What about the possibility we could use music to detect structure in the data? In one explicit attempt, Mark created a measure bank that represents larger deviations as quicker phrases. You can hear that in 911 Taiko @ 80 (176 sec). To give a feeling for the difference an instrument can make, I made Are You Ready for This? (253 sec) with Mark's birthday data.
Testing a new drone piece that's intended to become more harmonious with data coherence, I took a moment from the time of my mother's death for Momsgone (78 sec). The same measure bank was used with bagpipes for 911 Dirge (128 sec), which plays 61 seconds from Sept 11 2001, starting at 10:00, New York time. The moment was selected for its steep cumulative deviation. The drone is quite nice with different instruments and a different time (08:46) on 9/11: Vibraphone (154 sec), Shakuhachi (154 sec), and Crystal FX (157 sec). And I made a long piece using data from 08:40 to 08:50, good for background: Long First Hit (16.75 min).
In addition, we have, courtesy of Carl Adams, a framework in which to create music using the data for those interested in working on this. Carl's project isn't yet generating sounds, but that should be soon possible for an interested scripter. Take a look at the Random Data Synthesizer for a bit more detail.
There is a history dating back to the beginning of the project of ideas for making music based on or driven by the Egg data. There is another sort of history of unusual music in my background, playing with friends long ago and far away. One of the friends is Jim Burton who occasionally surfaces with some splendid new art/music. If you have a quicktime player, try "Passages from a Buried Script".
And for an evocative simulation of changes in a random mode check out this recent video by jimXburton on youtube.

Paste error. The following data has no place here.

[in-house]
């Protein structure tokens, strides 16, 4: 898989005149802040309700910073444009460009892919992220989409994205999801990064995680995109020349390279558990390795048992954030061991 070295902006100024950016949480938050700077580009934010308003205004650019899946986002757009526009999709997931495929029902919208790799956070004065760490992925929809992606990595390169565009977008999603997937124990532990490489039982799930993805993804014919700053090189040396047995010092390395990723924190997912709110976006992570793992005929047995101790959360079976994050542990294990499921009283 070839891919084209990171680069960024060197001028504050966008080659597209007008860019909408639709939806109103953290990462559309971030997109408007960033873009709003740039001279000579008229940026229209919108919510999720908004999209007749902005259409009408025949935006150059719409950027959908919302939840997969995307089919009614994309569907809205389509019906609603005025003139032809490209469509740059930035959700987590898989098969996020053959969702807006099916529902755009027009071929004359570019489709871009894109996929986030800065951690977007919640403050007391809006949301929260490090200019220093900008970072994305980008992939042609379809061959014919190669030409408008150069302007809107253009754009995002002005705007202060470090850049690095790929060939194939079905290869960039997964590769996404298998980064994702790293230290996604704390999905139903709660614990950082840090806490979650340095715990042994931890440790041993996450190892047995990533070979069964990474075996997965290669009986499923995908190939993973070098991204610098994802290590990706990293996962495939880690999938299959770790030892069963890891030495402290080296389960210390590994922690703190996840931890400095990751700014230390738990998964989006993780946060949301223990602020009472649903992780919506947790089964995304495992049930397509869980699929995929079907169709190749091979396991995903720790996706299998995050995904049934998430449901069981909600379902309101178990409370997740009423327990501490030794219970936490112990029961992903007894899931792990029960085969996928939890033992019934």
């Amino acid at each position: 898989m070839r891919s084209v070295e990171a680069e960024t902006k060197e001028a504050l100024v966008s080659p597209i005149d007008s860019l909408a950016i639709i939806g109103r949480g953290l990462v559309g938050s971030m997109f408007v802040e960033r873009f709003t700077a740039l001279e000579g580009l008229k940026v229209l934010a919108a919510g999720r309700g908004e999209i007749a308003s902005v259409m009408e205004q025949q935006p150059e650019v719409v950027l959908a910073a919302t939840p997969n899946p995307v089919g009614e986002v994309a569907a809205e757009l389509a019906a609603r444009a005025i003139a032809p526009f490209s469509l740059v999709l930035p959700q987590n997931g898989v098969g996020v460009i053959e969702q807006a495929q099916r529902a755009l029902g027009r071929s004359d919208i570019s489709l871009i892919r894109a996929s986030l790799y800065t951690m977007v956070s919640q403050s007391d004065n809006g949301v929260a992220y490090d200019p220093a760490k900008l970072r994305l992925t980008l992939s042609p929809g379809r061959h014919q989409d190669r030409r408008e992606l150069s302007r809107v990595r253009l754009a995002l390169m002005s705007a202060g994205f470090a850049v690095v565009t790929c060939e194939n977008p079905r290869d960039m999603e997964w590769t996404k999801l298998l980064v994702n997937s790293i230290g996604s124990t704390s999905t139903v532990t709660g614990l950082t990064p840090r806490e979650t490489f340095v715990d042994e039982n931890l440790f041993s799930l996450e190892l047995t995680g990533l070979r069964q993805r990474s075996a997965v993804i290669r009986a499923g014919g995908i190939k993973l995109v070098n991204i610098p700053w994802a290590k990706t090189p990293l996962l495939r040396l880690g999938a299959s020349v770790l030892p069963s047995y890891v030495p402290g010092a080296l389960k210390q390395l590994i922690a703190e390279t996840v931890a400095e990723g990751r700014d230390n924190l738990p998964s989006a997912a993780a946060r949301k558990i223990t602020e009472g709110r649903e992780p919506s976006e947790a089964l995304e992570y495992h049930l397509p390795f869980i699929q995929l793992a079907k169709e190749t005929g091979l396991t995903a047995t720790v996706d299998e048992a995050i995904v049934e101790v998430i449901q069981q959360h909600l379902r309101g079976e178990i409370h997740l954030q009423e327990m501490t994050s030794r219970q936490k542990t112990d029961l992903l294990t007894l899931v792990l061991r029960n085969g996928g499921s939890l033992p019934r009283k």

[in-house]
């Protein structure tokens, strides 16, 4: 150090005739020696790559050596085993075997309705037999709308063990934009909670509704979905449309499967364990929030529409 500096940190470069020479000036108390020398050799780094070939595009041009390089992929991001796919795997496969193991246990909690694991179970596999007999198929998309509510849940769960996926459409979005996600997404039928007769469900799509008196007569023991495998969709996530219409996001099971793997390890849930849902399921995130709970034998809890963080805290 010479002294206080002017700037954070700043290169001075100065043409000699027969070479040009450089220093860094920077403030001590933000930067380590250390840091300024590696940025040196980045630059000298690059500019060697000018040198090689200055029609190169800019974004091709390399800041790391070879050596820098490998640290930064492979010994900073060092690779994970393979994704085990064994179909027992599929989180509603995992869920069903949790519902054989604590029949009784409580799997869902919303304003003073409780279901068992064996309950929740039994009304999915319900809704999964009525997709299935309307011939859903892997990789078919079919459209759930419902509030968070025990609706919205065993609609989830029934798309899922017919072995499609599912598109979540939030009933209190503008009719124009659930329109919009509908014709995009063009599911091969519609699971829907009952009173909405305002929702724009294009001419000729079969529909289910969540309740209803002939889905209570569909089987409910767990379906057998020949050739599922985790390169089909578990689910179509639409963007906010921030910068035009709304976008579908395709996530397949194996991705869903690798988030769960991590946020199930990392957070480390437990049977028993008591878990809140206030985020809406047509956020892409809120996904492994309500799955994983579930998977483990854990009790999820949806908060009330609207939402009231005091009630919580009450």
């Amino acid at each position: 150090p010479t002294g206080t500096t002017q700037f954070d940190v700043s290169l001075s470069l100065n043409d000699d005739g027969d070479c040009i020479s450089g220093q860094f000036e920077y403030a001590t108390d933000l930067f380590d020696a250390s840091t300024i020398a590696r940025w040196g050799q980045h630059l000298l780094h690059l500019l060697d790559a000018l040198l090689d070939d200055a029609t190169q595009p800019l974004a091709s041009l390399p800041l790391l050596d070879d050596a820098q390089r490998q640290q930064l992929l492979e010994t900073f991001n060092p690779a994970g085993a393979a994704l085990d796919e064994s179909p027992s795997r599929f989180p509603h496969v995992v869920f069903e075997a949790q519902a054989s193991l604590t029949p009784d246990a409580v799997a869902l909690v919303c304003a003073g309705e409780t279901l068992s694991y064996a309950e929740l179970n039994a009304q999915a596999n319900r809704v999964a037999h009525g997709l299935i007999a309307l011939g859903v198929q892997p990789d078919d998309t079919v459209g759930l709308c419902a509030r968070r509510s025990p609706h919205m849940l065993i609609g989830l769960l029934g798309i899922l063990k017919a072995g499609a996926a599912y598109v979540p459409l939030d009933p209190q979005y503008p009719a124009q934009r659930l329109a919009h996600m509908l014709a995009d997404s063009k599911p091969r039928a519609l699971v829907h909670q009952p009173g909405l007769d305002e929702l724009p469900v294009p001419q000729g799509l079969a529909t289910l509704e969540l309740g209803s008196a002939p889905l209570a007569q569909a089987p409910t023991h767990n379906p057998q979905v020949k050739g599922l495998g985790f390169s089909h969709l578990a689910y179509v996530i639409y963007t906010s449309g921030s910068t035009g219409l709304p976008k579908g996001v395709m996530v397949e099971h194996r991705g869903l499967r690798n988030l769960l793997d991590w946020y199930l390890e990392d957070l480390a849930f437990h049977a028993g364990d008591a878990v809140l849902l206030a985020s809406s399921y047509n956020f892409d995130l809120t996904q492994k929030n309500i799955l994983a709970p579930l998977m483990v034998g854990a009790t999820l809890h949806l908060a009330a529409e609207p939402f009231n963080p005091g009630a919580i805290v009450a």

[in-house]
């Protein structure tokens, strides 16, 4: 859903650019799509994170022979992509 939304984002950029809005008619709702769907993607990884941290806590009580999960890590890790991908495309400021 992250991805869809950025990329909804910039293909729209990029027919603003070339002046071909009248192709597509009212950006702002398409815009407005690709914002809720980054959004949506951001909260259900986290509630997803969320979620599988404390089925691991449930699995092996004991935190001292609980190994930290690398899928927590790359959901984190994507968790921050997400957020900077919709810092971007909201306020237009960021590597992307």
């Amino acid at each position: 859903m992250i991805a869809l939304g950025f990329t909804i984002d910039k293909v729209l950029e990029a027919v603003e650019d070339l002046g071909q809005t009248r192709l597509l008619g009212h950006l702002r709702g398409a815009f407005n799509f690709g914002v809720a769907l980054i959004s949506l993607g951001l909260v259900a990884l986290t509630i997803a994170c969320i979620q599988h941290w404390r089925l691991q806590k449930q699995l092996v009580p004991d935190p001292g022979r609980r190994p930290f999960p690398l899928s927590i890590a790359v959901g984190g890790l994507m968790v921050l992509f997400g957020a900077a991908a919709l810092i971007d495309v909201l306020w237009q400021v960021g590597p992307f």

For music of a different flavor, Jim took a graphic approach. He literally creates a music line that tracks the longterm deviation of the GCP/EGG data. He first removed any image elements that were not the data, then made a greyscale image. The resulting piece in its first manifestation is called 1ST GRAFF (750K). It is in mp3 format, so you will need the appropriate player. I made a lightly edited version, 1ST GRAFF Transformed (750K), that better matches my hearing range. Definitely cool, and closing in on the concept of data driven music. Now Jim has done a resampled version to do the same: 1st Graff Resample (1Mb).
We're moving on, and getting progressively closer to the data. I sent Jim a graph with the data lines for a short dozen eggs, and he sent back a piece that scrambles them nicely, which I'll call Many Eggs in Play (1Mb).
And here are some further examples of extended application, putting random egg music together with random visual art. Check out Space473 and Space474 by Philip Wood. Try some others too, like space476 and 479. Space478 is fun, and space563 touches on the noosphere. My favorite of these is Space589 because it uses such nicely random egg graphics and music. You may want to drop in on Philip's main page and poke a few buttons.